This activity features video segments from a 2007 PBS program on solar energy. Students follow a seven-step invention process to design, build, and test a solar cooker that will pasteurize water. In addition, they are asked to describe how transmission, absorption, and reflection are used in a solar cooker to heat water and to evaluate what variables contribute to a successful cooker.

Students investigate passive solar building design with a focus on heating. Insulation, window placement, thermal mass, surface colors, and site orientation are addressed in the background materials and design preparation. Students test their projects for thermal gains and losses during a simulated day and night then compare designs with other teams for suggestions for improvements.

In this activity, students investigate what causes the seasons by doing a series of kinesthetic modeling activities and readings.

Several activities that introduce students to the concepts of earth as a series of systems that are all connected. All of the activities reinforce the idea that water, air, soil, and living things all interact in the Earth system. There are several components that educators can choose to use: a book, a play, two activities, and two coloring pages.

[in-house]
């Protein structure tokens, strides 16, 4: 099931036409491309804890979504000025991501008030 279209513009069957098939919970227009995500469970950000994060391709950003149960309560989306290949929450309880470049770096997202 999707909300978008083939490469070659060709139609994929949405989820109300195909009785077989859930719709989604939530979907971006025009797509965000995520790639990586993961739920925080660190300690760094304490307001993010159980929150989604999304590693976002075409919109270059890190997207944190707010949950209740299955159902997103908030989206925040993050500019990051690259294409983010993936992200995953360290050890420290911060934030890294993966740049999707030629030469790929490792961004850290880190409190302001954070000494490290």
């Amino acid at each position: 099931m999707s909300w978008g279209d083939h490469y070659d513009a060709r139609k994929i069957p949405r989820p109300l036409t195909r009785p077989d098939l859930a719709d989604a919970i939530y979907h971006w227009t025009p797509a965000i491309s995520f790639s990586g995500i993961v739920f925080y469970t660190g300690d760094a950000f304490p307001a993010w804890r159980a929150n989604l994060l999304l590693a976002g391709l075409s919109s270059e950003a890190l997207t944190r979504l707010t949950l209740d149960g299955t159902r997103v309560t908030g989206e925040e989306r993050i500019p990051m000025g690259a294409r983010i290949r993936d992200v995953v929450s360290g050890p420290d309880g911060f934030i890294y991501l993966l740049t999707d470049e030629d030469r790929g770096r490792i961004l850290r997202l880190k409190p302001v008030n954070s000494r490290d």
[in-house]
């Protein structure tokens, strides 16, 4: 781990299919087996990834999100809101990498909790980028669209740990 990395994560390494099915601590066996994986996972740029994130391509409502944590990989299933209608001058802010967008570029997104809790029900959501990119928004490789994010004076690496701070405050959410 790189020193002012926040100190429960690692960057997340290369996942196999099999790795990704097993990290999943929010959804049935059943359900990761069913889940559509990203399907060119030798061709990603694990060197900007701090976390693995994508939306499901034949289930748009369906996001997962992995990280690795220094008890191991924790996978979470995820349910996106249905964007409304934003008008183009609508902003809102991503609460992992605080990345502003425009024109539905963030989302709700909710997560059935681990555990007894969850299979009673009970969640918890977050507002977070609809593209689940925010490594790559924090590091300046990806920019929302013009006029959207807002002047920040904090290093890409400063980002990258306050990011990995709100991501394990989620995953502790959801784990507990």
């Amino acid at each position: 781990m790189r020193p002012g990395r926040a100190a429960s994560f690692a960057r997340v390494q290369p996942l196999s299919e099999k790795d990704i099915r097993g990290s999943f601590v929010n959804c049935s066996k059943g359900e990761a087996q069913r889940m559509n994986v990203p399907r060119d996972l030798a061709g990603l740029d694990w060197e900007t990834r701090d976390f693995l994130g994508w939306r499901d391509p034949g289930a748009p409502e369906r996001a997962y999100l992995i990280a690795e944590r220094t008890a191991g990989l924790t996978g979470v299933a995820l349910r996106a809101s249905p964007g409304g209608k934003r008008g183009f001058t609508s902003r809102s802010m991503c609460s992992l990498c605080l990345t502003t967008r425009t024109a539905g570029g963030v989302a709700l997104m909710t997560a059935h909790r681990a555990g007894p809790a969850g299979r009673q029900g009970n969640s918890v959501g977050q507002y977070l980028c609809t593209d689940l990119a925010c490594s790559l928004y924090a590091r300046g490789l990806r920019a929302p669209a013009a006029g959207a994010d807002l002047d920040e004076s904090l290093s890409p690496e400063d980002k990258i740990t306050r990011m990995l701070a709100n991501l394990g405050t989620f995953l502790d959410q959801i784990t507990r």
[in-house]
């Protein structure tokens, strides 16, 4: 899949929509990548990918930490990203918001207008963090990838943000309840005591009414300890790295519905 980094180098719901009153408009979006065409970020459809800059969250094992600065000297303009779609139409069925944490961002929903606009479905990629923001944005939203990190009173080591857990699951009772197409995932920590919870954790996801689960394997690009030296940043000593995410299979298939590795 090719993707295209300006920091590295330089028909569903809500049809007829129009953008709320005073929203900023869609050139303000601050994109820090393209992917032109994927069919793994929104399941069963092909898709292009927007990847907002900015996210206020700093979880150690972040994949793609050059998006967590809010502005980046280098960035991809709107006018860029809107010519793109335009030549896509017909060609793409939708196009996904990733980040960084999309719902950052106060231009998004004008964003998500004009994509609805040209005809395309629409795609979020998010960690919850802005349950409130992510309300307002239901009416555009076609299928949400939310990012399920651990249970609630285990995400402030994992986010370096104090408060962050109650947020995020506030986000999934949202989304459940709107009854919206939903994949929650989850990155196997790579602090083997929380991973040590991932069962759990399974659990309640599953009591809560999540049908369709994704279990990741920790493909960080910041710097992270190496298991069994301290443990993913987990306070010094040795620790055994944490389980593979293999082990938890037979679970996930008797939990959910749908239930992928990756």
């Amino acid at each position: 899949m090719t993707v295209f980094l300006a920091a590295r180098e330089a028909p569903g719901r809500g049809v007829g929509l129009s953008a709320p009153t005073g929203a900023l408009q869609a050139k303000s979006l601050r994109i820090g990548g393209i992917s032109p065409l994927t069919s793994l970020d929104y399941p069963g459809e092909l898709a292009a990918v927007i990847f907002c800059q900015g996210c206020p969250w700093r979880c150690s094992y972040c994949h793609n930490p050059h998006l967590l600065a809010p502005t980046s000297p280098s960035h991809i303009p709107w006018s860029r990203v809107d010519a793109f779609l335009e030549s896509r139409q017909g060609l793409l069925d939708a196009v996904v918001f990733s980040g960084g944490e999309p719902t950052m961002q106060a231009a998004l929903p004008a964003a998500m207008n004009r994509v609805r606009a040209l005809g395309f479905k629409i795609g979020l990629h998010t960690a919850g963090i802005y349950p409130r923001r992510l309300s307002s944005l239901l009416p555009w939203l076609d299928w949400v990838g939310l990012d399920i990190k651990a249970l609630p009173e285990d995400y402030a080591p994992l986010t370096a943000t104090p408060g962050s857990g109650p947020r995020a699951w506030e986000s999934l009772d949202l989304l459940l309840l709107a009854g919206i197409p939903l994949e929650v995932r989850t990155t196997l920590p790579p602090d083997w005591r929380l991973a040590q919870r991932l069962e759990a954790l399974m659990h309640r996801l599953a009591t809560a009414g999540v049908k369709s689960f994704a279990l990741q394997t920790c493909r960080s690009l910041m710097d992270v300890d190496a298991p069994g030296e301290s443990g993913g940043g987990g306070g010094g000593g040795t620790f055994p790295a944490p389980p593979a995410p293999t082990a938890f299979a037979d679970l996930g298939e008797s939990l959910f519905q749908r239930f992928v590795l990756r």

In this activity, students use authentic Arctic climate data to unravel some causes and effects related to the seasonal melting of the snowpack and to further understand albedo.

This learning activity is a climate change musical for K-12, youth groups or faith organizations. Shine weaves together climate science and performance art into a fun and powerful story, which spans 300 million years of geological time to convey how humanity, energy, and climate are interrelated.

Climate has varied in the past, but today's climate change rate is much more drastic due to human activity. Students explore past climate cycle graphs and compare the cycles with the current rate of change.

A computer animation on the reason for the seasons. Voice-over describes the motion of Earth around the sun to show how the sun's light impacts the tilted Earth at different times of the year, causing seasonal changes.

In this short video, atmospheric scientist Scott Denning gives a candid and entertaining explanation of how greenhouse gases in Earth's atmosphere warm our planet.

This activity introduces students to the process of converting sunlight into electricity through the use of photovoltaics (solar cells). Students complete a reading passage with questions and an inquiry lab using small photovoltaic cells.